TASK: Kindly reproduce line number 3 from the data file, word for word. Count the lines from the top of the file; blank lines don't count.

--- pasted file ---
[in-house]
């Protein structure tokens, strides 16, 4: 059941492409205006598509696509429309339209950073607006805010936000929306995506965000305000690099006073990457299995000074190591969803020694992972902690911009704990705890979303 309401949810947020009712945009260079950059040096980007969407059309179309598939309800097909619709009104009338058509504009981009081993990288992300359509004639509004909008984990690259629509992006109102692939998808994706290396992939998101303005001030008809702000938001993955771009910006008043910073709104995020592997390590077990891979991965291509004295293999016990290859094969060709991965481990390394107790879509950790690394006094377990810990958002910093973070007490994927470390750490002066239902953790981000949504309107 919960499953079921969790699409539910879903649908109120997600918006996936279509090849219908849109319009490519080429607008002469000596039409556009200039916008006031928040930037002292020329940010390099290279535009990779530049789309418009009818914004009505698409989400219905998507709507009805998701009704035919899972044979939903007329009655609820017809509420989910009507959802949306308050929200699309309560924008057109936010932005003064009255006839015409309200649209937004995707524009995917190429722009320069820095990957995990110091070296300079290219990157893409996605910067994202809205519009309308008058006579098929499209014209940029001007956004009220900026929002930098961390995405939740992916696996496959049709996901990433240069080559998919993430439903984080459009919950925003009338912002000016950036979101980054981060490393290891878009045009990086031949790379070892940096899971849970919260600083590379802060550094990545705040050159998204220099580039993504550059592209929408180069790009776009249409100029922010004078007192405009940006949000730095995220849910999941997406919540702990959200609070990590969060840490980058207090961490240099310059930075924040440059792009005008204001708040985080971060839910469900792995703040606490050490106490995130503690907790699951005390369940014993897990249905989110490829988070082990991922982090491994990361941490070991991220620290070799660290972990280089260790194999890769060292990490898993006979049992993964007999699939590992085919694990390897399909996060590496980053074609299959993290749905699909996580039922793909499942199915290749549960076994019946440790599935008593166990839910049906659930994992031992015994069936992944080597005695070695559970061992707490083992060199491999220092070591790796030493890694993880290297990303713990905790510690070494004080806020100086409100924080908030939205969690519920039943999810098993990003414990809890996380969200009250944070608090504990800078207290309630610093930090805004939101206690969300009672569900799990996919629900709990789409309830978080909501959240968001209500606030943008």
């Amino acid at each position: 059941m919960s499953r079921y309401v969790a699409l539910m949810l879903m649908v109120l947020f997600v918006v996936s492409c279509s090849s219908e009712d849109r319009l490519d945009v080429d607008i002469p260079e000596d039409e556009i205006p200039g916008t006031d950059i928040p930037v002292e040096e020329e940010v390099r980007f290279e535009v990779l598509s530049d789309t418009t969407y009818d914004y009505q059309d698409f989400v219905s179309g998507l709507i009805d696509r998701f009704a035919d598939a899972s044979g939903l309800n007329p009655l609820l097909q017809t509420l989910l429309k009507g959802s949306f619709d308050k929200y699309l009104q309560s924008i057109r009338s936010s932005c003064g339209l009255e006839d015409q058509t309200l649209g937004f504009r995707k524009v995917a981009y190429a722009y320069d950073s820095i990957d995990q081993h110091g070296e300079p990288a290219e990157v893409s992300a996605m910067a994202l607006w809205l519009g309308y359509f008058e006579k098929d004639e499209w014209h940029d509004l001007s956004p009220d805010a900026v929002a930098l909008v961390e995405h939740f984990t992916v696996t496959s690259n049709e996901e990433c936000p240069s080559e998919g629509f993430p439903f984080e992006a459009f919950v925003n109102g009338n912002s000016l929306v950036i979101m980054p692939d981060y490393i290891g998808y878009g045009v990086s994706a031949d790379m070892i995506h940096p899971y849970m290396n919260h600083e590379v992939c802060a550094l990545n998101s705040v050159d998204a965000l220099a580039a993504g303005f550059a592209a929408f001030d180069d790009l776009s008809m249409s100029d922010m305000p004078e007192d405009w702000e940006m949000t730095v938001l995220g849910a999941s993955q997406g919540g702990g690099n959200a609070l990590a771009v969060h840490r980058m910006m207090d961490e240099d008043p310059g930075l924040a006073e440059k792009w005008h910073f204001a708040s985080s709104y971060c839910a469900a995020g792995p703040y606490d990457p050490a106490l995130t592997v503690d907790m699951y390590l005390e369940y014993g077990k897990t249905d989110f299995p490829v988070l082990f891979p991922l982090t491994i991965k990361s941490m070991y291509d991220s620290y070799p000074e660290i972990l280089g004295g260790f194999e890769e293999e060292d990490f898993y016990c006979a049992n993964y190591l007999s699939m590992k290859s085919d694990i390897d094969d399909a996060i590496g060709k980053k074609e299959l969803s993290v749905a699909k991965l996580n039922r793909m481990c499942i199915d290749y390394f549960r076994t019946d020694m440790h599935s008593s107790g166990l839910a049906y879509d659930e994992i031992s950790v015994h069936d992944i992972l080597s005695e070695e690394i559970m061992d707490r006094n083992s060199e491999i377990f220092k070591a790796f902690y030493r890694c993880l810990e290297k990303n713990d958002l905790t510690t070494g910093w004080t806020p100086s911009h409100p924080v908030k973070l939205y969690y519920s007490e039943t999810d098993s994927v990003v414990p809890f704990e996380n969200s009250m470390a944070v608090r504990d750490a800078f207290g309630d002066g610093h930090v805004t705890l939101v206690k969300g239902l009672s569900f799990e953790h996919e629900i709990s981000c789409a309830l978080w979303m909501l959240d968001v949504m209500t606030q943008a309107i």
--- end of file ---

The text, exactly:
């Amino acid at each position: 059941m919960s499953r079921y309401v969790a699409l539910m949810l879903m649908v109120l947020f997600v918006v996936s492409c279509s090849s219908e009712d849109r319009l490519d945009v080429d607008i002469p260079e000596d039409e556009i205006p200039g916008t006031d950059i928040p930037v002292e040096e020329e940010v390099r980007f290279e535009v990779l598509s530049d789309t418009t969407y009818d914004y009505q059309d698409f989400v219905s179309g998507l709507i009805d696509r998701f009704a035919d598939a899972s044979g939903l309800n007329p009655l609820l097909q017809t509420l989910l429309k009507g959802s949306f619709d308050k929200y699309l009104q309560s924008i057109r009338s936010s932005c003064g339209l009255e006839d015409q058509t309200l649209g937004f504009r995707k524009v995917a981009y190429a722009y320069d950073s820095i990957d995990q081993h110091g070296e300079p990288a290219e990157v893409s992300a996605m910067a994202l607006w809205l519009g309308y359509f008058e006579k098929d004639e499209w014209h940029d509004l001007s956004p009220d805010a900026v929002a930098l909008v961390e995405h939740f984990t992916v696996t496959s690259n049709e996901e990433c936000p240069s080559e998919g629509f993430p439903f984080e992006a459009f919950v925003n109102g009338n912002s000016l929306v950036i979101m980054p692939d981060y490393i290891g998808y878009g045009v990086s994706a031949d790379m070892i995506h940096p899971y849970m290396n919260h600083e590379v992939c802060a550094l990545n998101s705040v050159d998204a965000l220099a580039a993504g303005f550059a592209a929408f001030d180069d790009l776009s008809m249409s100029d922010m305000p004078e007192d405009w702000e940006m949000t730095v938001l995220g849910a999941s993955q997406g919540g702990g690099n959200a609070l990590a771009v969060h840490r980058m910006m207090d961490e240099d008043p310059g930075l924040a006073e440059k792009w005008h910073f204001a708040s985080s709104y971060c839910a469900a995020g792995p703040y606490d990457p050490a106490l995130t592997v503690d907790m699951y390590l005390e369940y014993g077990k897990t249905d989110f299995p490829v988070l082990f891979p991922l982090t491994i991965k990361s941490m070991y291509d991220s620290y070799p000074e660290i972990l280089g004295g260790f194999e890769e293999e060292d990490f898993y016990c006979a049992n993964y190591l007999s699939m590992k290859s085919d694990i390897d094969d399909a996060i590496g060709k980053k074609e299959l969803s993290v749905a699909k991965l996580n039922r793909m481990c499942i199915d290749y390394f549960r076994t019946d020694m440790h599935s008593s107790g166990l839910a049906y879509d659930e994992i031992s950790v015994h069936d992944i992972l080597s005695e070695e690394i559970m061992d707490r006094n083992s060199e491999i377990f220092k070591a790796f902690y030493r890694c993880l810990e290297k990303n713990d958002l905790t510690t070494g910093w004080t806020p100086s911009h409100p924080v908030k973070l939205y969690y519920s007490e039943t999810d098993s994927v990003v414990p809890f704990e996380n969200s009250m470390a944070v608090r504990d750490a800078f207290g309630d002066g610093h930090v805004t705890l939101v206690k969300g239902l009672s569900f799990e953790h996919e629900i709990s981000c789409a309830l978080w979303m909501l959240d968001v949504m209500t606030q943008a309107i």